Gain an understanding of the diverse and contested ideas of what it means to be Canadian.
Canadian Studies is the in-depth study of the Canadian experience. Understand the country in its various dimensions – its history, its political and legal systems, its languages and cultures, its geographical location, its regions and other unique features. You'll consider how all of this shapes Canada's place in the global arena.
If you're looking to acquire a comprehensive knowledge and understanding of Canadian problems and issues, this program is for you. It is designed to provide you with a good grasp of a major subject chosen from the departments of Anthropology, Economics, English, French Studies, Geography, History, Humanities, Political Science and Sociology. By integrating these disciplines, you are able to focus on the cultural and social make-up of the country in an inclusive way. This enables you to gain a unique and revealing perspective of Canada, its people and its future. Take courses from three areas:
- Canada: Time and Place investigates issues such as Canadian history and the immigrant experience.
- Canada: Society examines various aspects of Canadian society through courses in political science, sociology and social science.
- Canada: Culture examines Canadian culture through courses in English, creative arts and cultural expression and the humanities.
Learn from experienced faculty who connect their ongoing research to course material. Their research on Canada covers virtually every topic imaginable, including: politics at home and abroad; women and healthcare reform; families and changing trends; Canadian and Québecois literature and culture; political fictions and realities; art; music; poetry; the history of labour; renewable energies; religion; and Indigenous relations.
You will acquire the knowledge and expertise needed to address complex issues such as multiculturalism in Canada and the role Canada plays internationally.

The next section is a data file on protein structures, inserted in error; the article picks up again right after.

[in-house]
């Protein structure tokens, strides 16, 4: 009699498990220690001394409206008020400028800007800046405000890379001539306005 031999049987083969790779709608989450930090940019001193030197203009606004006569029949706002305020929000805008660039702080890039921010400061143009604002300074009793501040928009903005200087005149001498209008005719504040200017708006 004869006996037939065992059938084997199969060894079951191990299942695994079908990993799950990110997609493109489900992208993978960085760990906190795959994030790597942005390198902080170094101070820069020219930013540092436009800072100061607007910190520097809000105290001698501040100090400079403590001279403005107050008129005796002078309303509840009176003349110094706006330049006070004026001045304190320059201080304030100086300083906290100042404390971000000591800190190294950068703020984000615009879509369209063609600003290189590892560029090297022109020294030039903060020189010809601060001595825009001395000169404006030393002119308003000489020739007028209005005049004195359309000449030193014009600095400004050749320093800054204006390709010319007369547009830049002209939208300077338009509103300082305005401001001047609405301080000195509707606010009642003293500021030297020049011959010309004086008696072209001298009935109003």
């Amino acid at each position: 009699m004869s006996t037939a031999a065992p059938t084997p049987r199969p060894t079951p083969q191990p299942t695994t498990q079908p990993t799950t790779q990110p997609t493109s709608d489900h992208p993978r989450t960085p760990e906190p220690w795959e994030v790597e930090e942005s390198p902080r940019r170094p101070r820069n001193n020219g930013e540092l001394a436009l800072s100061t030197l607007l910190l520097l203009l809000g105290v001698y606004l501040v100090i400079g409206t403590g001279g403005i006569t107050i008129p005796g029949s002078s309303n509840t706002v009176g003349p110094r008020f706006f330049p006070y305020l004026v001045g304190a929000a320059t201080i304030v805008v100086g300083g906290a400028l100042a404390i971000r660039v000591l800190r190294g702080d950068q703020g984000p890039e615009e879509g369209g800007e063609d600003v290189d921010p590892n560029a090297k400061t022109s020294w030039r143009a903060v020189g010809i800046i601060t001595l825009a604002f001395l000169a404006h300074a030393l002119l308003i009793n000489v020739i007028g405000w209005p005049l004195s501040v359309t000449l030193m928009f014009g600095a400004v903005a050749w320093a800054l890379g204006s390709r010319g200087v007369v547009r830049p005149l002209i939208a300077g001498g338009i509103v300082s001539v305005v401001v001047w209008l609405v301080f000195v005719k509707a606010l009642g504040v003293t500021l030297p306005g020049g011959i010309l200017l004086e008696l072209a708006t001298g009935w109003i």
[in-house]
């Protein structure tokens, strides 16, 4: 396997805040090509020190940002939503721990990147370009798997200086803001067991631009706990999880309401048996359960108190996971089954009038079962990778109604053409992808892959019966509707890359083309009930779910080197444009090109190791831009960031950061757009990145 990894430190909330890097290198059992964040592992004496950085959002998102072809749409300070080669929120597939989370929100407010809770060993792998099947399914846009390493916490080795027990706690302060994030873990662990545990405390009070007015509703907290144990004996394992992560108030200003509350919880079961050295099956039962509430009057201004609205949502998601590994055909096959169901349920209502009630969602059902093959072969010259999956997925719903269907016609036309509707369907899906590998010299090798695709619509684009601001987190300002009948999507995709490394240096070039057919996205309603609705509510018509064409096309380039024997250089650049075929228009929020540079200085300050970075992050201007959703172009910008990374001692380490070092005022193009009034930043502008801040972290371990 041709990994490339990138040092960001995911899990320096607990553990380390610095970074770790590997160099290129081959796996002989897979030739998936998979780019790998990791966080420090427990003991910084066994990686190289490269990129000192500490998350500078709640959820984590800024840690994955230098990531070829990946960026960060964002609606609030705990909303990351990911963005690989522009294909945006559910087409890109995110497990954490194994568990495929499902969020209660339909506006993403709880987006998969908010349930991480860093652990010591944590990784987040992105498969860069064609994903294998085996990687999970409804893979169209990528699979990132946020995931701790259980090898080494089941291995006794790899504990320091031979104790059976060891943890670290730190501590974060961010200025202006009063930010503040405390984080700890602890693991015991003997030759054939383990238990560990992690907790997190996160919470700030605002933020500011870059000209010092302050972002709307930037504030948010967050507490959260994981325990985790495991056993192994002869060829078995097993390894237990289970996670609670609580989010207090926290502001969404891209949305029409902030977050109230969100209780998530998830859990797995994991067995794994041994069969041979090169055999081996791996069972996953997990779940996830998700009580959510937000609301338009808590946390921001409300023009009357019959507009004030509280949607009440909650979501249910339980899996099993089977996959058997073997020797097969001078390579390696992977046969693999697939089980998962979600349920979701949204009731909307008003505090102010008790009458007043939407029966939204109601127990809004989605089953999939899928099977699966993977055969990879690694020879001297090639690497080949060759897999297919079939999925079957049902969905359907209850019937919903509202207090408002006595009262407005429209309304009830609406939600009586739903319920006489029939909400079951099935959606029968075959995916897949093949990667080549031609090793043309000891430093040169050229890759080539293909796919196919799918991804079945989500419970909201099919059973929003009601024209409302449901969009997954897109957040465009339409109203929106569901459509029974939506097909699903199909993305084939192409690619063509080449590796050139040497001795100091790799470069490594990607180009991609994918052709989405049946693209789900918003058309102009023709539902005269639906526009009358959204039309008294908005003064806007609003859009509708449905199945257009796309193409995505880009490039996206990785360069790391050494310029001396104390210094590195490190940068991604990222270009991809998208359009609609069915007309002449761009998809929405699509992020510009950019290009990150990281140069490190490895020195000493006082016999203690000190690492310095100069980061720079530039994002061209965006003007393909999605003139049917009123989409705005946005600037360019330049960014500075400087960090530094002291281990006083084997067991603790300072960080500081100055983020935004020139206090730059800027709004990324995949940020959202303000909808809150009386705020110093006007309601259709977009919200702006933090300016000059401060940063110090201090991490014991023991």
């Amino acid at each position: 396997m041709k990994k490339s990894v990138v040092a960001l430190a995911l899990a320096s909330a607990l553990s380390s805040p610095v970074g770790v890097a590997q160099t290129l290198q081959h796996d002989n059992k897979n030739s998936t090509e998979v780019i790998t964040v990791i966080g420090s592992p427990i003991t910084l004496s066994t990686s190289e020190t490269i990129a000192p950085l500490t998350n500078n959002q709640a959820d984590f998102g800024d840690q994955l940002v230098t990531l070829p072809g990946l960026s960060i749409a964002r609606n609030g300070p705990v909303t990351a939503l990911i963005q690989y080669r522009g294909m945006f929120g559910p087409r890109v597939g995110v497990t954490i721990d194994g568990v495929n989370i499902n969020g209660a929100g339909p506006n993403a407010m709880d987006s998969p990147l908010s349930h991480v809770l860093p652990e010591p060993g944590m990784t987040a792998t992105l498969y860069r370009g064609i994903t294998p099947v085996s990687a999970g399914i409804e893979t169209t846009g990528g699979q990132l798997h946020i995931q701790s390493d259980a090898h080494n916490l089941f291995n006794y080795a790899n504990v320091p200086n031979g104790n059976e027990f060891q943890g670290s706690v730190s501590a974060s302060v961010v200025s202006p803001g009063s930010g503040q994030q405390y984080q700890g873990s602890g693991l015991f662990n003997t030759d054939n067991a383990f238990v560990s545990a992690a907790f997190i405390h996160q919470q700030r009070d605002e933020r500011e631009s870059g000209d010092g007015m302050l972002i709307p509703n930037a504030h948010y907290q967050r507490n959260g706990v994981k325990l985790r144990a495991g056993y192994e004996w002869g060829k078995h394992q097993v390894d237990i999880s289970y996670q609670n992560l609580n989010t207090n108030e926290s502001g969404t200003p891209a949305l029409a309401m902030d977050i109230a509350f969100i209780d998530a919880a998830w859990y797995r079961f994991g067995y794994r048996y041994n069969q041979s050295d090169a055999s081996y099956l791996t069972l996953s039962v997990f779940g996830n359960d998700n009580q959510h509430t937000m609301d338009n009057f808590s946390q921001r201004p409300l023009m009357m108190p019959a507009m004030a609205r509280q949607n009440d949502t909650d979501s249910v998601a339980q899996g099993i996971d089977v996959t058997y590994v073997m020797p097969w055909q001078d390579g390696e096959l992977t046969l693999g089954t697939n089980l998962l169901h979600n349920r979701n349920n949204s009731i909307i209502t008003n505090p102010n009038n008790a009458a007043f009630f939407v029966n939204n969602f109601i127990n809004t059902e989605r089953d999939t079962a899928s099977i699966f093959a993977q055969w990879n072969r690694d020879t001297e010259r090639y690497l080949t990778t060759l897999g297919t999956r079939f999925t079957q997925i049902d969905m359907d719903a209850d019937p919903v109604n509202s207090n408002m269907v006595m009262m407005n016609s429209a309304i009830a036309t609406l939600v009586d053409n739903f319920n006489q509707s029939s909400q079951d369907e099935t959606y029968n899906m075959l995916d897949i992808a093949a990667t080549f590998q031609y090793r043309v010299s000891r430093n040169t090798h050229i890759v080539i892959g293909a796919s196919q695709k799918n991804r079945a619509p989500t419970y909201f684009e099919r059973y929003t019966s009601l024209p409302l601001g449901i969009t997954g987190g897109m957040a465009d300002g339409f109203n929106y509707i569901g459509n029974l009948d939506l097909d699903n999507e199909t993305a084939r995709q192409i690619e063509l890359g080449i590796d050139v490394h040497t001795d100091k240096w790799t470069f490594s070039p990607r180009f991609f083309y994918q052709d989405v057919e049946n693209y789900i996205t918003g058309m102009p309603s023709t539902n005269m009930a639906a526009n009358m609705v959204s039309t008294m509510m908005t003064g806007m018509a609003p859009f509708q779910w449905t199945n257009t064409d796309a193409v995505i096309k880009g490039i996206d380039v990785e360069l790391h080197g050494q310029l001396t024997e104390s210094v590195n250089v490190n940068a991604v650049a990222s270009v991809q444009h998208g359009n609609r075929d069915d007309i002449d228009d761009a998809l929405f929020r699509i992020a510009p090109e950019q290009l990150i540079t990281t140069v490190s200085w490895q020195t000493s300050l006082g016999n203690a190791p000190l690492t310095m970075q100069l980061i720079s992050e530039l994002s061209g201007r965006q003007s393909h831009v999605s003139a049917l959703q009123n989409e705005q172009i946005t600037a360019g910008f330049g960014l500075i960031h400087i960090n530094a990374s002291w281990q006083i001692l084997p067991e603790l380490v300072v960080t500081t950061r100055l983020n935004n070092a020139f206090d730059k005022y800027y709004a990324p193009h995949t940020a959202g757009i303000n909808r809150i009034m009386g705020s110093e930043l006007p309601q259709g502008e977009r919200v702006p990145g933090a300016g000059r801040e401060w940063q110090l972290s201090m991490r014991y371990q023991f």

Explore ideas and issues that are rooted in the past and uncover how they are relevant to Canada's international role today.
- government official
- historical interpreter
- non-governmental organization worker
You are required to provide official evidence of academic achievement in secondary education. This can be demonstrated through:
- Final grades under the Ontario curriculum (obtained through correspondence, night school or through TVO)
- Credentials through other curricula, such as results from Advanced Placement (AP) or Advanced-level courses in the General Certificate of Education (Gene). (Students may register to sit for the AP and GCE examinations as private candidates.)
In the absence of final grades in courses:
- You must submit the results of standardized tests such as the Scholastic Aptitude Test (SAT) with a minimum of 550 (Reading) and 550 (Math) or a composite American College Testing (ACT) score of 24.
- Your application will be reviewed by an admissions sub-committee. If admitted, you will not be eligible for entrance scholarships. You will be considered for continuing student scholarships at the end of your first year of study, if you satisfy those criteria.
You may also be required to provide proof of language proficiency. You will be considered for entrance scholarships on the basis of your overall averages in the six 4U/4M (Ontario curriculum) or equivalent courses.
We are adding to our database of admission requirements by country. Please check back in October for additional admission requirements by country. General requirements are currently available by country — note that program-specific requirements may apply in addition to general requirements.